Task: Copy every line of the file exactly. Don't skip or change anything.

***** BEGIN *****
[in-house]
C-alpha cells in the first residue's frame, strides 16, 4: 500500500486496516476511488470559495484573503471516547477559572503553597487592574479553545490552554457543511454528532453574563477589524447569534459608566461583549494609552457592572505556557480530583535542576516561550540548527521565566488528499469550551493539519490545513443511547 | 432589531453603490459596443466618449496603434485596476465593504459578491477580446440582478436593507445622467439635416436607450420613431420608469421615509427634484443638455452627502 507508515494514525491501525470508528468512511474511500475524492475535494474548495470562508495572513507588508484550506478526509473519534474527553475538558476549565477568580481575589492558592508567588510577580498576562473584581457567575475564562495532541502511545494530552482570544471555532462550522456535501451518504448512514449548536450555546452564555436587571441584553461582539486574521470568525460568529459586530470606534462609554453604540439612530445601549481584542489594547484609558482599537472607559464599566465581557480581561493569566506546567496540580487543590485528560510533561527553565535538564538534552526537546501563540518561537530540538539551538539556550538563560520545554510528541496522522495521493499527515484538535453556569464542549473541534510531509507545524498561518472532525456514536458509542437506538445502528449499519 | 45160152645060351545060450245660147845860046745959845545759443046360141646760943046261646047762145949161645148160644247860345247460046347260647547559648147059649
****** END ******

[in-house]
C-alpha cells in the first residue's frame, strides 16, 4: 500500500486496516476511488470559495484573503471516547477559572503553597487592574479553545490552554457543511454528532453574563477589524447569534459608566461583549494609552457592572505556557480530583535542576516561550540548527521565566488528499469550551493539519490545513443511547 | 432589531453603490459596443466618449496603434485596476465593504459578491477580446440582478436593507445622467439635416436607450420613431420608469421615509427634484443638455452627502 507508515494514525491501525470508528468512511474511500475524492475535494474548495470562508495572513507588508484550506478526509473519534474527553475538558476549565477568580481575589492558592508567588510577580498576562473584581457567575475564562495532541502511545494530552482570544471555532462550522456535501451518504448512514449548536450555546452564555436587571441584553461582539486574521470568525460568529459586530470606534462609554453604540439612530445601549481584542489594547484609558482599537472607559464599566465581557480581561493569566506546567496540580487543590485528560510533561527553565535538564538534552526537546501563540518561537530540538539551538539556550538563560520545554510528541496522522495521493499527515484538535453556569464542549473541534510531509507545524498561518472532525456514536458509542437506538445502528449499519 | 45160152645060351545060450245660147845860046745959845545759443046360141646760943046261646047762145949161645148160644247860345247460046347260647547559648147059649